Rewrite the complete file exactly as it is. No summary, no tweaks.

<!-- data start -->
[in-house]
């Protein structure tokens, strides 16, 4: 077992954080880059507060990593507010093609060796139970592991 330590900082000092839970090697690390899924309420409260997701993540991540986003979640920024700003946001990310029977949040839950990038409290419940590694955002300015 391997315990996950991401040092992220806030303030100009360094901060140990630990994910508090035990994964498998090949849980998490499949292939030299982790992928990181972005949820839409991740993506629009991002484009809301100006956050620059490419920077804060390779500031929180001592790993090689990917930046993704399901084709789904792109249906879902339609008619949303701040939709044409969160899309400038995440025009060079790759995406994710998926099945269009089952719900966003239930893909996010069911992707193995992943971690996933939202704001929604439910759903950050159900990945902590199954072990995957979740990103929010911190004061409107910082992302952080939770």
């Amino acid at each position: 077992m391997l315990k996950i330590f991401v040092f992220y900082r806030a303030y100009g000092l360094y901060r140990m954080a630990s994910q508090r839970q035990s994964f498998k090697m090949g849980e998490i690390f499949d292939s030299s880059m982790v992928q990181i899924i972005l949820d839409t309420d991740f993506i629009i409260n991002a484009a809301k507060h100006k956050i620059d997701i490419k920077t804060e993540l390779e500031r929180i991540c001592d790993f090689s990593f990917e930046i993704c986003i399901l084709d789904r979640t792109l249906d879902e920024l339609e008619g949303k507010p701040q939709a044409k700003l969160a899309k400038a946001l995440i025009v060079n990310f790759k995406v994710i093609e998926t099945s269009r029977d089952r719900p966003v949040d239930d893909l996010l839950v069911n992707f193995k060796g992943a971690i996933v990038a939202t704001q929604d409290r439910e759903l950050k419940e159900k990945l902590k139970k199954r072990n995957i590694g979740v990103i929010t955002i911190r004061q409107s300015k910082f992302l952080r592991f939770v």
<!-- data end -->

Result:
[in-house]
């Protein structure tokens, strides 16, 4: 077992954080880059507060990593507010093609060796139970592991 330590900082000092839970090697690390899924309420409260997701993540991540986003979640920024700003946001990310029977949040839950990038409290419940590694955002300015 391997315990996950991401040092992220806030303030100009360094901060140990630990994910508090035990994964498998090949849980998490499949292939030299982790992928990181972005949820839409991740993506629009991002484009809301100006956050620059490419920077804060390779500031929180001592790993090689990917930046993704399901084709789904792109249906879902339609008619949303701040939709044409969160899309400038995440025009060079790759995406994710998926099945269009089952719900966003239930893909996010069911992707193995992943971690996933939202704001929604439910759903950050159900990945902590199954072990995957979740990103929010911190004061409107910082992302952080939770």
């Amino acid at each position: 077992m391997l315990k996950i330590f991401v040092f992220y900082r806030a303030y100009g000092l360094y901060r140990m954080a630990s994910q508090r839970q035990s994964f498998k090697m090949g849980e998490i690390f499949d292939s030299s880059m982790v992928q990181i899924i972005l949820d839409t309420d991740f993506i629009i409260n991002a484009a809301k507060h100006k956050i620059d997701i490419k920077t804060e993540l390779e500031r929180i991540c001592d790993f090689s990593f990917e930046i993704c986003i399901l084709d789904r979640t792109l249906d879902e920024l339609e008619g949303k507010p701040q939709a044409k700003l969160a899309k400038a946001l995440i025009v060079n990310f790759k995406v994710i093609e998926t099945s269009r029977d089952r719900p966003v949040d239930d893909l996010l839950v069911n992707f193995k060796g992943a971690i996933v990038a939202t704001q929604d409290r439910e759903l950050k419940e159900k990945l902590k139970k199954r072990n995957i590694g979740v990103i929010t955002i911190r004061q409107s300015k910082f992302l952080r592991f939770v």